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Defer offscreen images in Sitecore

Typing on laptop

When chasing down performance problems on a website, you’ll often times hit an error around deferring offscreen images.  This warning occurs when you have imagery “below the fold” (e.g., the area you must scroll to see) loading on your webpages. This problem is especially rampant in CMS systems where you’re never quite sure what the content authoring team is assembling.

Defer Images

Unfortunately, images are critical. We can’t eliminate them. According to the state of images report, at the time of writing, the average webpage loads 29 images at 950kb. The report states that the average webpage can save an additional 300kb of load time if images are lazily loaded.

Luckily, there are a few tricks to solve this within Sitecore, although these principles extend to any website or CMS architecture.

Foreground Imagery vs Background Imagery

First off, when I talk about foreground imagery, I’m talking about any image loaded directly via an inline <img> tag within your HTML. This is the simplest kind of image, it’s HTML 101.

Background imagery, on the other hand, is imagery which may be loaded via the CSS background-image property. These are often large banner images used to build logical chunks of your webpages (think stripe component).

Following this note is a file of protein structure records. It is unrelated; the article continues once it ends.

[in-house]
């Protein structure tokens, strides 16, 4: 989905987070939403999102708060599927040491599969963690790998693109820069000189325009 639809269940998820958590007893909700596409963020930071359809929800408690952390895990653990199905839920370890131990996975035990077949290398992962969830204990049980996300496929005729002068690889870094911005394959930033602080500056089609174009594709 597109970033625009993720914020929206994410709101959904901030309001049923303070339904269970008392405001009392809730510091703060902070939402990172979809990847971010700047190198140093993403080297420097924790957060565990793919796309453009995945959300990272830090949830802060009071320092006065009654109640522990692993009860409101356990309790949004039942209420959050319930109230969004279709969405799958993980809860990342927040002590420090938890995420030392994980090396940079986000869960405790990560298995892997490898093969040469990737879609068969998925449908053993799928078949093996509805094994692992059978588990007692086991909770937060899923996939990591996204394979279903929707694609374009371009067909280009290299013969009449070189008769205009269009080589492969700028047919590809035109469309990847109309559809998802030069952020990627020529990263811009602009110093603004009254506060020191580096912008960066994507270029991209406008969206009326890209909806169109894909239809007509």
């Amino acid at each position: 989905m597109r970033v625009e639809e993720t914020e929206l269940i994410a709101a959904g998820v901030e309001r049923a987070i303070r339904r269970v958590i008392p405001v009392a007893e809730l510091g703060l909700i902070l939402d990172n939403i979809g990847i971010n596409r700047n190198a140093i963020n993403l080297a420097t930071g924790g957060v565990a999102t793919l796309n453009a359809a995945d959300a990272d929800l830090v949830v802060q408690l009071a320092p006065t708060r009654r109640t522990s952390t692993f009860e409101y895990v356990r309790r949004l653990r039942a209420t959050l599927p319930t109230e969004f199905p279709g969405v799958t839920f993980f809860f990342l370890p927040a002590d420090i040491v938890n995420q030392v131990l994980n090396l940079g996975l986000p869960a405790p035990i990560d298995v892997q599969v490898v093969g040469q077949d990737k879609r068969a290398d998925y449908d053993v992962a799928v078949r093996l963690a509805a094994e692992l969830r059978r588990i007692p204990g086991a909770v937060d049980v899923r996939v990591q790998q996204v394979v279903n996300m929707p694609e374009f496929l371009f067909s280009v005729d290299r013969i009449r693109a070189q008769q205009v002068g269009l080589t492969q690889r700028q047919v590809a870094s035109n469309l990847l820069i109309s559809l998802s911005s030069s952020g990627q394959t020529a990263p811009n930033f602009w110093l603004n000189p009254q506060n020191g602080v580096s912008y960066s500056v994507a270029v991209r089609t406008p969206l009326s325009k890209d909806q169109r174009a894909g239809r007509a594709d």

In both cases, what we need to do is craft our initial HTML response coming out of the server to have the proper markup so that Javascript can take over and perform the actual “loading” of images for us. This technique is nothing new, and you can read about it in depth on

Let’s start with the front-end pieces.

Lazy Loading the image tag

Traditionally, to serve an image you would have HTML output similar to this:

<img src="/path/to/my/image/file.png" />

The unfortunate part about this tag is that the browser will initiate a download of this image as soon as it sees this HTML snippet, regardless of where this tag is on the page. We can prevent that download by transforming the tag slightly:

<img data-src="/path/to/my/image/file.png" class="lazy" />

The data-src treatment will prevent the browser from automatically loading this image. Keep in mind that this will result in what appears to be a broken image if the user actually sees it (unless you style .lazy accordingly). If this is a problem you can also take a secondary, but similar approach:

<img src="/path/to/a/really/small/placeholder.jpg#/path/to/my/real/image.png" class="lazy" />

In this second approach, we’re actually loading a real image (placeholder.jpg), but this “real” image can be as simple as a 1px by 1px white box. The overall method is still the same.

Essentially, whenever the image comes into view, we need to use a bit of javascript to replace “data-src” with “src”. In doing so, this will trigger the browser to download and paint the image immediately.

function lazyload() {
    if (lazyloadThrottleTimeout) {

    lazyloadThrottleTimeout = setTimeout(function () {
        var lazyElements = document.querySelectorAll(".lazy");

        var scrollTop = window.pageYOffset;, function (elem) {
            // within 100px of the bottom of the screen
            if (elem.offsetTop - 100 < (window.innerHeight + scrollTop)) {
                if (elem.dataset.src) {
                    // find any data-src and switch it to src
                    elem.src = elem.dataset.src;
        if (lazyElements.length == 0) {
            document.removeEventListener("scroll", lazyload);
            window.removeEventListener("resize", lazyload);